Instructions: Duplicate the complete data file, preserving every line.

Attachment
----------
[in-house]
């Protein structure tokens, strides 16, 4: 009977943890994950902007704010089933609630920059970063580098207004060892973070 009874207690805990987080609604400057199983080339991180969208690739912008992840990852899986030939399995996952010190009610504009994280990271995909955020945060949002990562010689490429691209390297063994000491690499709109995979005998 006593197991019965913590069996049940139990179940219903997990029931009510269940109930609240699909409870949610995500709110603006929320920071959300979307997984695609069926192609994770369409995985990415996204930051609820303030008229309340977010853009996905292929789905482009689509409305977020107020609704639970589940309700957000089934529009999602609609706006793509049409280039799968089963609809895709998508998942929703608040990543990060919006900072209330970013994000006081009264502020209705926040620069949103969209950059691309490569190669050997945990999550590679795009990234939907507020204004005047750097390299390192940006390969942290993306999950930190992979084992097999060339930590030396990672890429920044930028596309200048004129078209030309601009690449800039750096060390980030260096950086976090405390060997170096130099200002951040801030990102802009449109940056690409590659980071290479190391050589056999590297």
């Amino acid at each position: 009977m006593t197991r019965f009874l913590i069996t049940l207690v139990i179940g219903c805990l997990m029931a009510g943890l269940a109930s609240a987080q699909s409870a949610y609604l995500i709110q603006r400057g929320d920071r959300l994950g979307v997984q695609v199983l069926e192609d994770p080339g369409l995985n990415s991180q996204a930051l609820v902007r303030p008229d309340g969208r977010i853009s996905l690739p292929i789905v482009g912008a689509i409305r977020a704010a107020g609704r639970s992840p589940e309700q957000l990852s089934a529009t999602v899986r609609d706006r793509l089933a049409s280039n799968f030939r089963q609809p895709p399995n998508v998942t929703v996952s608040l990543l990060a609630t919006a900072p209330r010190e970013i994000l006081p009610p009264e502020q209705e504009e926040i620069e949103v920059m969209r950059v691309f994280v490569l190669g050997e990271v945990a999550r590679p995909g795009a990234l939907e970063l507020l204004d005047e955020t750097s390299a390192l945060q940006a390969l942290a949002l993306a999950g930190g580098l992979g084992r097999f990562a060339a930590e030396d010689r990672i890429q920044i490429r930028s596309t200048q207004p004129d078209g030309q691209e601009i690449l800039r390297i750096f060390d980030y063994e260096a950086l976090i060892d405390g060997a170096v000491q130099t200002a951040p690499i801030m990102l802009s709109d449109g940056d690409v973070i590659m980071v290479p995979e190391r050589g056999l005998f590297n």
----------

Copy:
[in-house]
């Protein structure tokens, strides 16, 4: 009977943890994950902007704010089933609630920059970063580098207004060892973070 009874207690805990987080609604400057199983080339991180969208690739912008992840990852899986030939399995996952010190009610504009994280990271995909955020945060949002990562010689490429691209390297063994000491690499709109995979005998 006593197991019965913590069996049940139990179940219903997990029931009510269940109930609240699909409870949610995500709110603006929320920071959300979307997984695609069926192609994770369409995985990415996204930051609820303030008229309340977010853009996905292929789905482009689509409305977020107020609704639970589940309700957000089934529009999602609609706006793509049409280039799968089963609809895709998508998942929703608040990543990060919006900072209330970013994000006081009264502020209705926040620069949103969209950059691309490569190669050997945990999550590679795009990234939907507020204004005047750097390299390192940006390969942290993306999950930190992979084992097999060339930590030396990672890429920044930028596309200048004129078209030309601009690449800039750096060390980030260096950086976090405390060997170096130099200002951040801030990102802009449109940056690409590659980071290479190391050589056999590297």
């Amino acid at each position: 009977m006593t197991r019965f009874l913590i069996t049940l207690v139990i179940g219903c805990l997990m029931a009510g943890l269940a109930s609240a987080q699909s409870a949610y609604l995500i709110q603006r400057g929320d920071r959300l994950g979307v997984q695609v199983l069926e192609d994770p080339g369409l995985n990415s991180q996204a930051l609820v902007r303030p008229d309340g969208r977010i853009s996905l690739p292929i789905v482009g912008a689509i409305r977020a704010a107020g609704r639970s992840p589940e309700q957000l990852s089934a529009t999602v899986r609609d706006r793509l089933a049409s280039n799968f030939r089963q609809p895709p399995n998508v998942t929703v996952s608040l990543l990060a609630t919006a900072p209330r010190e970013i994000l006081p009610p009264e502020q209705e504009e926040i620069e949103v920059m969209r950059v691309f994280v490569l190669g050997e990271v945990a999550r590679p995909g795009a990234l939907e970063l507020l204004d005047e955020t750097s390299a390192l945060q940006a390969l942290a949002l993306a999950g930190g580098l992979g084992r097999f990562a060339a930590e030396d010689r990672i890429q920044i490429r930028s596309t200048q207004p004129d078209g030309q691209e601009i690449l800039r390297i750096f060390d980030y063994e260096a950086l976090i060892d405390g060997a170096v000491q130099t200002a951040p690499i801030m990102l802009s709109d449109g940056d690409v973070i590659m980071v290479p995979e190391r050589g056999l005998f590297n």